Tuesday, May 16, 2017

Where in the World was ProfessorRoush?

For today's enjoyment, I thought a minor mystery was in order to keep you on your toes.  The rules are simple; use the clues to guess where I was this weekend.

The first clue is this flower, a Pasque Flower (Pulsatilla patens), a member of the Buttercup family (Ranunculaceae).  One of the earliest native flowers to bloom in its region, the Pasque Flower was blooming profusely in the high mountain region I visited this past weekend.

When I spotted it, I thought it was a crocus, which I knew was not native to the region.  I was not being totally naive in my identification, since this flower was called "wild crocus" by the pioneers in the area.  Another common name for the flower is the Easter Flower, because of its early bloom period.  A little research revealed its true identity and proved that it was right where it was supposed to be, between 8500 and 11000 feet above sea level.  One other thing I learned in the research is that all parts of this delicate little plant is poisonous, full of cardiogenic toxins and oxytoxins.

This clue may not help you much, but the mammalian fauna pictured here was native as well.  This little prairie dog was playing hide and seek with my camera, but it finally surrendered to the photographic necessity of the moment and posed for a still photo.  





Nor is this lichen planting likely an easy giveaway to my vacation location, unless you are able to discern what kind of stone the lichen is growing on.  There are easily 5 or 6 different species of lichen growing in this photograph, from the blue-grey mass to the light yellow and rust spots on the rock.


Within view of the Pasque Flowers and the rock formation with the lichens, there was this homestead, the homestead of the widow Hornbek, built in 1878.  Adaline and her four children homesteaded this cabin and made a thriving ranch out of the area.
Are you getting warm yet?   Marco?  Polo.



The real reveal may be this photograph.  It depicts a formation known as the Big Stump, one of the main attractions within the National Monument it stands in.  The Big Stump is a petrified redwood, about 10 feet in diameter.  It was buried in a volcanic mud flow in the Eocene area, then preserved and fossilized.  Many other stumps in the area were sold and carted off before the area was designated a National Monument.  If you look closely at the black spots of the top center of the stump, you might discern that those are broken off and embedded saw blades from an attempt to saw up the stump and move it early in the last century.  As an internal scale, you can check out the cropped off arm of a family member at the right of the informational plaque.   All of the petrified stumps in the area are now Federally protected, although after viewing the lichen colonies, I'm not sure that they are protected very well.  Lichen, over centuries is every bit as destructive to stone monuments as are greedy men with metal saws.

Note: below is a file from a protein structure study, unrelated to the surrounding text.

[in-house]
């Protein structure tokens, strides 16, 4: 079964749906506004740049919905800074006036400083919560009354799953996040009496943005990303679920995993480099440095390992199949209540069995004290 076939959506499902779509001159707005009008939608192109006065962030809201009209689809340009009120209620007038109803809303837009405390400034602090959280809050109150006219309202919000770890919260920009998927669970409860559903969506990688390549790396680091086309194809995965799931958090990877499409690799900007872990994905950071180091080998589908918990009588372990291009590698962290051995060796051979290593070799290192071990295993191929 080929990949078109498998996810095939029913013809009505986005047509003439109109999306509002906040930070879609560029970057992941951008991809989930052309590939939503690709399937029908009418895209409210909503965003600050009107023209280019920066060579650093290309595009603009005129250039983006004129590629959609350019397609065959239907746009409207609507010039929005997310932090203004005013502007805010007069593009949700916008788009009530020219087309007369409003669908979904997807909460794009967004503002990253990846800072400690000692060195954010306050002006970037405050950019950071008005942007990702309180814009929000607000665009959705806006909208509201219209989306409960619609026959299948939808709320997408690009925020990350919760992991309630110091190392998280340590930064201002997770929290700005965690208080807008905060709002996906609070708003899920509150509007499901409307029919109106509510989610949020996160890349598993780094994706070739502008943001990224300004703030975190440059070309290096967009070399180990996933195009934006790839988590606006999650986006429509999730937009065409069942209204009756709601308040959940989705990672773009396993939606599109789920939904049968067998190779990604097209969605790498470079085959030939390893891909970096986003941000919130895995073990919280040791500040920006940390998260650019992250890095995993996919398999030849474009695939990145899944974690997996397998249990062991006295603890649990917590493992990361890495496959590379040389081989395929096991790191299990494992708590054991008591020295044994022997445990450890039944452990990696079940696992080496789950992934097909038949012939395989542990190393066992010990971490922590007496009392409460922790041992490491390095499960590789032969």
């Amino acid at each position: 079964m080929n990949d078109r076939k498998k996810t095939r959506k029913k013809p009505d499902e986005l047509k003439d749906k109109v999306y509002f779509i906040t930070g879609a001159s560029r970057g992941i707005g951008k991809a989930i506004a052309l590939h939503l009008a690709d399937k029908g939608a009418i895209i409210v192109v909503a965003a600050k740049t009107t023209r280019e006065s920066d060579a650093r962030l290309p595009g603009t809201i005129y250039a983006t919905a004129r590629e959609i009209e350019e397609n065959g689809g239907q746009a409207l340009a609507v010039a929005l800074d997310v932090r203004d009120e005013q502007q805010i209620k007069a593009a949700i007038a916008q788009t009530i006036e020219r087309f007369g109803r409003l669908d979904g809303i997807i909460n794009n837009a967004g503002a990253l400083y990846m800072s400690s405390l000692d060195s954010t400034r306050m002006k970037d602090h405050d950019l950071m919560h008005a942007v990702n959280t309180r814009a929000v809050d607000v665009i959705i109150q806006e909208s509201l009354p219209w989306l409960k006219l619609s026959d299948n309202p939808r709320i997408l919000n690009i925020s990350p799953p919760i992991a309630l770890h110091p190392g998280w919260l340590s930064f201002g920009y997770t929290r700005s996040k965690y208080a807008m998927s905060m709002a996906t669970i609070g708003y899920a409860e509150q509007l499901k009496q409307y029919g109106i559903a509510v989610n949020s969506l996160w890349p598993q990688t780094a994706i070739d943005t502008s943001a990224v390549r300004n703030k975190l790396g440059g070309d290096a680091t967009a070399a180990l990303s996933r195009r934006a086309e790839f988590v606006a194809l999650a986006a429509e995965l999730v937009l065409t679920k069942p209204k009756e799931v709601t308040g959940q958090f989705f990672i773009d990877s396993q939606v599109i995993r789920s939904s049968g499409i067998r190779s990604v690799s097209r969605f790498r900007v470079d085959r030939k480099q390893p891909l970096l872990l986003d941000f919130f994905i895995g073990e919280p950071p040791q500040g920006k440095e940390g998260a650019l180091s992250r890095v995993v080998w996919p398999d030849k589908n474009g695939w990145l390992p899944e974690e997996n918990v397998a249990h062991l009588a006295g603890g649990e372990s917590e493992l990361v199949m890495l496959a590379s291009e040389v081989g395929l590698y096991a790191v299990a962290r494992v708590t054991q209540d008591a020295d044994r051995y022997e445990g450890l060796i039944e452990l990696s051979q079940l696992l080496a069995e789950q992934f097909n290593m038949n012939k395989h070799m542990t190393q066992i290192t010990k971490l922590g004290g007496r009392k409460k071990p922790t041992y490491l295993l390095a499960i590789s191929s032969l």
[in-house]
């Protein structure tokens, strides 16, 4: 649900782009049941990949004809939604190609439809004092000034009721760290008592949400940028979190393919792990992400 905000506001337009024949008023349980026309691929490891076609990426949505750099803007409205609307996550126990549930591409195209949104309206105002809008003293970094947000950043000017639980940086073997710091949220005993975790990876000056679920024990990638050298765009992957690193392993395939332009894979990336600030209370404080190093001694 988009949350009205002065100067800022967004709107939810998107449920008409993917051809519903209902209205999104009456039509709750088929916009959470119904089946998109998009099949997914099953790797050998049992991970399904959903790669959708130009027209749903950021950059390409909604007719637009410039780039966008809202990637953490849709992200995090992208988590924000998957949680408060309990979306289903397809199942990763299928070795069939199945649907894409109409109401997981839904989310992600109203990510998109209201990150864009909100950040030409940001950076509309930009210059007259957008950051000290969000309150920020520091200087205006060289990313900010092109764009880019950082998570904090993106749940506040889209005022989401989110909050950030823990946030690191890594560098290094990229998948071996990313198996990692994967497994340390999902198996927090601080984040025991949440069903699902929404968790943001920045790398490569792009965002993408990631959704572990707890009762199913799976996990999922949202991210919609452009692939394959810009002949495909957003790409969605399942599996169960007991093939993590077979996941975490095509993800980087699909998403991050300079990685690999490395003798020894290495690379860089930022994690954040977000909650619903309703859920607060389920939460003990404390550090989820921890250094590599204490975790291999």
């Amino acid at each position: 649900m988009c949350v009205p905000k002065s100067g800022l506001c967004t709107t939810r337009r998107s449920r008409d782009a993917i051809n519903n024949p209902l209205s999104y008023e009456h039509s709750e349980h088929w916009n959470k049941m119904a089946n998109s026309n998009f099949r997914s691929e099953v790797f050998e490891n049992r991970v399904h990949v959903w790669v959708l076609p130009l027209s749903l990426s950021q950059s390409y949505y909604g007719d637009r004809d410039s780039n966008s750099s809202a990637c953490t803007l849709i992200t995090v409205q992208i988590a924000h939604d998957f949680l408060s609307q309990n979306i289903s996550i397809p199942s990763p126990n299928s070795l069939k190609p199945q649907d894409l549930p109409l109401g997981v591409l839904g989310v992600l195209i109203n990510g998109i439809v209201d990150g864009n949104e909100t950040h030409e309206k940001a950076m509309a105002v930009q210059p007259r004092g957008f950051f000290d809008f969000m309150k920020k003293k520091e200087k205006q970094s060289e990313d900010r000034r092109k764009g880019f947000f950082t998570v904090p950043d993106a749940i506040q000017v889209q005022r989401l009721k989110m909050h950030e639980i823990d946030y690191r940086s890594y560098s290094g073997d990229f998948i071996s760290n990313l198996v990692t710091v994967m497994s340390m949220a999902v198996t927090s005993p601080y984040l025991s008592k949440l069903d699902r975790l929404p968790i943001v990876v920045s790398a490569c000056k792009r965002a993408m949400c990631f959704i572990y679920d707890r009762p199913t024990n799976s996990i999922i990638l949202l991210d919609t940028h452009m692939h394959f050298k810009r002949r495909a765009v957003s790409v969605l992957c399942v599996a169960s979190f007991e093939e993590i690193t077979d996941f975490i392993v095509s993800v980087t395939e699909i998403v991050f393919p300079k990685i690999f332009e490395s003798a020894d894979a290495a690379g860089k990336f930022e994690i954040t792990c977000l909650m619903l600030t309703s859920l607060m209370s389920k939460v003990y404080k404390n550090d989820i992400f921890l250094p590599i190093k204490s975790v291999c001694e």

That's all I've got for you.  Ready to guess? Yes, for those who concluded that I was in Colorado, and further, that I visited the Florissant Fossil Beds National Monument, give yourself a pat on the back.  I was visiting family this past weekend and doing touristy things, which, for anyone unfortunate enough to accompany me, always means either a botanical or historical side visit.  The Florissant Fossil Beds is an interesting little spot with lots of geology and paleontology to view and I highly recommend it to those who can stand lots of fairly dry science presentations.  The Park Service does what they can to make the history, both ancient and recent, come alive for visitors, but there is only so much you can do to make an Eocene fossil formation exciting to the average viewer, however fascinating it is to nerds like ProfessorRoush.  Also, if you visit Florissant, be prepared for lots of hiking.  There are 15 miles of foot trails leading from the Visitor Center through the National Monument.

1 comment:

Thank you for your interest in my blog. I like to meet friends via my blog, so I try to respond if you comment from a valid email address rather than the anonymous noresponse@blogger.com. And thanks again for reading!

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